At the close of 1827 he resumed his intellectual labours, and for a time found the means of subsistence in superintending the mathe. matical sections of a work which two friends of his, MM. Henri and Mellet, were engaged in translating from the English. In August he wrote a paper for the Journal of Paris (August, 1828), entitled “An Examination of the Treatise of M. Broussais upon Irritation and Madness"-a work in which the founder of the physiological school of medicine sought to establish a theory connecting all the mental and moral manifestations of which man is capable with physical causes. This exercitation in criticism brought Op before him the grand panorama of thought which had been snatched for a while out of his sight, and he was able so to arrange his ideas and to recall his purpose, that on January 4th, 1829, he recommenced his course on positive philosopby in his house, at No. 159, Rue St. Jacques, to an audience which, besides most of those who attended the inaugural discourses in 1826, comprised Fourier (the mathematician), Broussais, Esquirol, Binet, &c. The positive philosophy was now unveiled and expounded; his contemporaries had heard it, and the proper work of Comte's life was began-a work immense not only in the labour it entailed, but in the influences it was to exert on history, science, philosophy, and social existence.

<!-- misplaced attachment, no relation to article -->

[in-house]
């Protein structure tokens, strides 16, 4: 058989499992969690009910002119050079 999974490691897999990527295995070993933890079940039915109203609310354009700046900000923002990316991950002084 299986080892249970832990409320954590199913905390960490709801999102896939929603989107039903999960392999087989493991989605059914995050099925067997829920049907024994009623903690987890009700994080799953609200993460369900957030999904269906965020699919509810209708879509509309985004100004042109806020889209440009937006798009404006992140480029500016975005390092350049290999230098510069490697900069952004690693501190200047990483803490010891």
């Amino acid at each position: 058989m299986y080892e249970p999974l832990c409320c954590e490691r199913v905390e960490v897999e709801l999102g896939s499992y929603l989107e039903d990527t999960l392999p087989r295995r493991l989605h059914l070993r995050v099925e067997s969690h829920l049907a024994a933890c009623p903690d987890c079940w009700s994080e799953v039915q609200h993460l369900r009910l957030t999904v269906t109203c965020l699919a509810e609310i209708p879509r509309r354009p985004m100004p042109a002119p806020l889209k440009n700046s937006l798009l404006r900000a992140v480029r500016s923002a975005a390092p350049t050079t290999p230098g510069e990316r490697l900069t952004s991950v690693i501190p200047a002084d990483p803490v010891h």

The elaboration of the general course of thought to which he had devoted himself was now begun by M. Comte, and in 1830, after presenting a brief outline of his ideas on the progress of thought